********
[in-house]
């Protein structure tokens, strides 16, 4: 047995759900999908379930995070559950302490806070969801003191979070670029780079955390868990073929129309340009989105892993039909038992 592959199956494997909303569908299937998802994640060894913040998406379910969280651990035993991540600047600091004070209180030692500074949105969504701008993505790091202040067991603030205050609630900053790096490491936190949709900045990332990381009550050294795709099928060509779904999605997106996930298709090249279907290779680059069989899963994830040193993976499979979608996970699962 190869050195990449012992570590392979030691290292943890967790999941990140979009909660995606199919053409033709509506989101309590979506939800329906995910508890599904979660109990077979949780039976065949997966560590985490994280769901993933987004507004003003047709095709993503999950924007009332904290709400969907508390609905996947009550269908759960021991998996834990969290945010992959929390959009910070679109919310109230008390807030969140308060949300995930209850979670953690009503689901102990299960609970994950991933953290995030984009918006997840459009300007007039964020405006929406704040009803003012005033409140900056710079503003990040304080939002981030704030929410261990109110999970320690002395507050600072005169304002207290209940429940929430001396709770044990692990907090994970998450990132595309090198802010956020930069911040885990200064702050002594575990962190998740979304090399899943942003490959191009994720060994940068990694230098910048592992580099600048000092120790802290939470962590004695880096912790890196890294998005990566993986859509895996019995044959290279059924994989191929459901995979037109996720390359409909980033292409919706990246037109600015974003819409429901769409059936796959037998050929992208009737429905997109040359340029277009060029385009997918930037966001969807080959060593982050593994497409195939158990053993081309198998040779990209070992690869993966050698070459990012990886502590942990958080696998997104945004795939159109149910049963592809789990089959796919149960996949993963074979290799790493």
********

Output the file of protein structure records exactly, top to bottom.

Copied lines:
[in-house]
């Protein structure tokens, strides 16, 4: 047995759900999908379930995070559950302490806070969801003191979070670029780079955390868990073929129309340009989105892993039909038992 592959199956494997909303569908299937998802994640060894913040998406379910969280651990035993991540600047600091004070209180030692500074949105969504701008993505790091202040067991603030205050609630900053790096490491936190949709900045990332990381009550050294795709099928060509779904999605997106996930298709090249279907290779680059069989899963994830040193993976499979979608996970699962 190869050195990449012992570590392979030691290292943890967790999941990140979009909660995606199919053409033709509506989101309590979506939800329906995910508890599904979660109990077979949780039976065949997966560590985490994280769901993933987004507004003003047709095709993503999950924007009332904290709400969907508390609905996947009550269908759960021991998996834990969290945010992959929390959009910070679109919310109230008390807030969140308060949300995930209850979670953690009503689901102990299960609970994950991933953290995030984009918006997840459009300007007039964020405006929406704040009803003012005033409140900056710079503003990040304080939002981030704030929410261990109110999970320690002395507050600072005169304002207290209940429940929430001396709770044990692990907090994970998450990132595309090198802010956020930069911040885990200064702050002594575990962190998740979304090399899943942003490959191009994720060994940068990694230098910048592992580099600048000092120790802290939470962590004695880096912790890196890294998005990566993986859509895996019995044959290279059924994989191929459901995979037109996720390359409909980033292409919706990246037109600015974003819409429901769409059936796959037998050929992208009737429905997109040359340029277009060029385009997918930037966001969807080959060593982050593994497409195939158990053993081309198998040779990209070992690869993966050698070459990012990886502590942990958080696998997104945004795939159109149910049963592809789990089959796919149960996949993963074979290799790493």